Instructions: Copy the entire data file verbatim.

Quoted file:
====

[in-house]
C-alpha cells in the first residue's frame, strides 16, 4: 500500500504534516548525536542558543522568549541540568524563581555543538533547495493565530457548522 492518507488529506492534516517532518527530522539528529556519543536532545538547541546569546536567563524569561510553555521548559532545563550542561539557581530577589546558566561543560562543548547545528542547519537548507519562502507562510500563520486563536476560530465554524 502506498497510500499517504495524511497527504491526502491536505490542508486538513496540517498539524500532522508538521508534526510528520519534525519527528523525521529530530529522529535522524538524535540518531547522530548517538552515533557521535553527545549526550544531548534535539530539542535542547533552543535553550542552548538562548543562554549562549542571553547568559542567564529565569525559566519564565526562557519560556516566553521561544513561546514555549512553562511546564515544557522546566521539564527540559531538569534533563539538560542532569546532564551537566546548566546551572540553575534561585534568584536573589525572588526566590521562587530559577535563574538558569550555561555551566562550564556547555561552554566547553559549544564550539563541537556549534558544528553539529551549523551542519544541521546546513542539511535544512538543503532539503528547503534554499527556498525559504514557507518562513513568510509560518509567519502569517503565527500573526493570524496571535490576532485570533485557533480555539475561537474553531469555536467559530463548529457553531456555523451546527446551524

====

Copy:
[in-house]
C-alpha cells in the first residue's frame, strides 16, 4: 500500500504534516548525536542558543522568549541540568524563581555543538533547495493565530457548522 492518507488529506492534516517532518527530522539528529556519543536532545538547541546569546536567563524569561510553555521548559532545563550542561539557581530577589546558566561543560562543548547545528542547519537548507519562502507562510500563520486563536476560530465554524 502506498497510500499517504495524511497527504491526502491536505490542508486538513496540517498539524500532522508538521508534526510528520519534525519527528523525521529530530529522529535522524538524535540518531547522530548517538552515533557521535553527545549526550544531548534535539530539542535542547533552543535553550542552548538562548543562554549562549542571553547568559542567564529565569525559566519564565526562557519560556516566553521561544513561546514555549512553562511546564515544557522546566521539564527540559531538569534533563539538560542532569546532564551537566546548566546551572540553575534561585534568584536573589525572588526566590521562587530559577535563574538558569550555561555551566562550564556547555561552554566547553559549544564550539563541537556549534558544528553539529551549523551542519544541521546546513542539511535544512538543503532539503528547503534554499527556498525559504514557507518562513513568510509560518509567519502569517503565527500573526493570524496571535490576532485570533485557533480555539475561537474553531469555536467559530463548529457553531456555523451546527446551524